Updated: Mar 3, 2022
By Debbie Roland and Emmy Ulmschneider, Master Gardeners
Both of us grow plants for food and for aesthetics in our yards. But our reasons for doing so are different.
Emmy: I grew up in Northeast Ohio where gardens and vegetation abound. I moved to Midland and realized that the plants I grew up with would not survive here. As a fourth-grade science teacher, I wanted my students to appreciate our unique area and learn what a natural environment offers.
When a baseline biodiversity survey conducted by my students revealed the need for a more natural habitat to enable native plant and animal species to flourish, the students developed a landscape plan for the courtyard. Under the guidance of the Permian Basin Master Gardeners, our ideas and dreams became a reality. In 2004, we were awarded the Texas Environmental Excellence Award, Youth Award by the TCEQ.
But in 2012, my husband was killed by a drunk driver while we were visiting the Big Bend. I know what it feels like to grieve for what is lost and I know what sustains my life. I turned my focus on developing native habitat, growing most of my own fruits and vegetables and making my life more sustainable. Gardening and being outside gave me three gifts: breath, time, and clarity.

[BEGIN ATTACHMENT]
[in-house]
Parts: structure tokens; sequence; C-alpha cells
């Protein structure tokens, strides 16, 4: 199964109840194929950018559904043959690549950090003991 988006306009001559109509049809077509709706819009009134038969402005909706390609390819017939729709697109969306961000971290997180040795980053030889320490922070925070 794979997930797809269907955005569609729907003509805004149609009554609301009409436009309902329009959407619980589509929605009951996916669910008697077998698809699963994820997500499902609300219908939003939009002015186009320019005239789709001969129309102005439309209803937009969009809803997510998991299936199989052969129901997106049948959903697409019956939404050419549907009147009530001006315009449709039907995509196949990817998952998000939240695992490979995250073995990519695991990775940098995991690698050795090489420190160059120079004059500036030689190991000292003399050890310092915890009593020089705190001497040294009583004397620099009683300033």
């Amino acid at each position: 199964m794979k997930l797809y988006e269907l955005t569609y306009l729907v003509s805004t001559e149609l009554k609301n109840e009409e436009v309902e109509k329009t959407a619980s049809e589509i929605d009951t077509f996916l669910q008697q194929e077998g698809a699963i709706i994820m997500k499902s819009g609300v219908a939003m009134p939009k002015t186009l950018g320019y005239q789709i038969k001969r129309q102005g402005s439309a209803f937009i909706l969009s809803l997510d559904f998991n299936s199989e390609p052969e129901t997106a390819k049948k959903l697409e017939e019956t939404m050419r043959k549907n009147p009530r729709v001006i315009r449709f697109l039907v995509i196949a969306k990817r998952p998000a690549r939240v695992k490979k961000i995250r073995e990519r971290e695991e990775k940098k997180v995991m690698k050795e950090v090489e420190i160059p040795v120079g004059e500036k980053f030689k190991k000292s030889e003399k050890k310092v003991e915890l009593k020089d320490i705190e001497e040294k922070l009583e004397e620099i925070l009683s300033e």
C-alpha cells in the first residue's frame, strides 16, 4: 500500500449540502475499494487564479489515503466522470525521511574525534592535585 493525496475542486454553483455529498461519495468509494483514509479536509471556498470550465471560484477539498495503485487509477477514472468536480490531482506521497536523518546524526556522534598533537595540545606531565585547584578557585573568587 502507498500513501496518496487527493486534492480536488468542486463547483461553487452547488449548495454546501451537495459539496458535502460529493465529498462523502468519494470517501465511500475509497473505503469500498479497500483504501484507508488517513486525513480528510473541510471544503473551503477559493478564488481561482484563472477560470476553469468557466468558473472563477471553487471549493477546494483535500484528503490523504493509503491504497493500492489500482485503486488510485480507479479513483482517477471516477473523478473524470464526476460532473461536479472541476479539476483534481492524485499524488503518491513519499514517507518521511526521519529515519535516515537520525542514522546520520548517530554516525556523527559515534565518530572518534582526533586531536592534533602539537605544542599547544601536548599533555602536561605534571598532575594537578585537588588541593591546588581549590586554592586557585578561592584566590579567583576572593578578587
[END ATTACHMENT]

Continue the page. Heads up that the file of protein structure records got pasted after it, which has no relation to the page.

In my garden, I have a quote from two of my favorite authors:
“The single most essential element in any garden is not some particular object, plant, or tool. What’s vital is a gardener who loves it. Unfortunately, much of what is promoted as or called a garden in North America is nothing more than a landscape installation. Love has nothing to do with it.”
--Scot Ogden and Laura Springer Ogden, Plant Driven Design
If you ask me why I garden, I will tell you it is all about love.
Debbie: I had no interest in plants until my late 30s. I tried without success to grow plants unsuited to our area and in unamended soil. In 2011 my grandson was diagnosed with Stage 4 Neuroblastoma. He was six months old. That changed my life forever. I retired and helped with his 4 year old sibling while he was undergoing treatment.
In 2013 I became a Master Gardener. I discovered that being outdoors gives you time to pray and connect with all things the earth has to offer. When I dug a hole and smelled soil, I was hooked. Now when I garden all feels well with my world.
When we garden, we find out what should be growing in West Texas, that there really are over a billion microbes in a tablespoon of soil, and that sometimes life is hard, but a new season and chapter will come bringing new life and maybe even a new vision.
Final note: My grandson finished his treatment and puts a smile on my face every time I see him.
If you have questions, please call the AgriLife office in Odessa at 498-4071 or in Midland at 686-4700 for more gardening information. Additional information is available at https://aggie-horticulture.tamu.edu and westtexasgardening.org.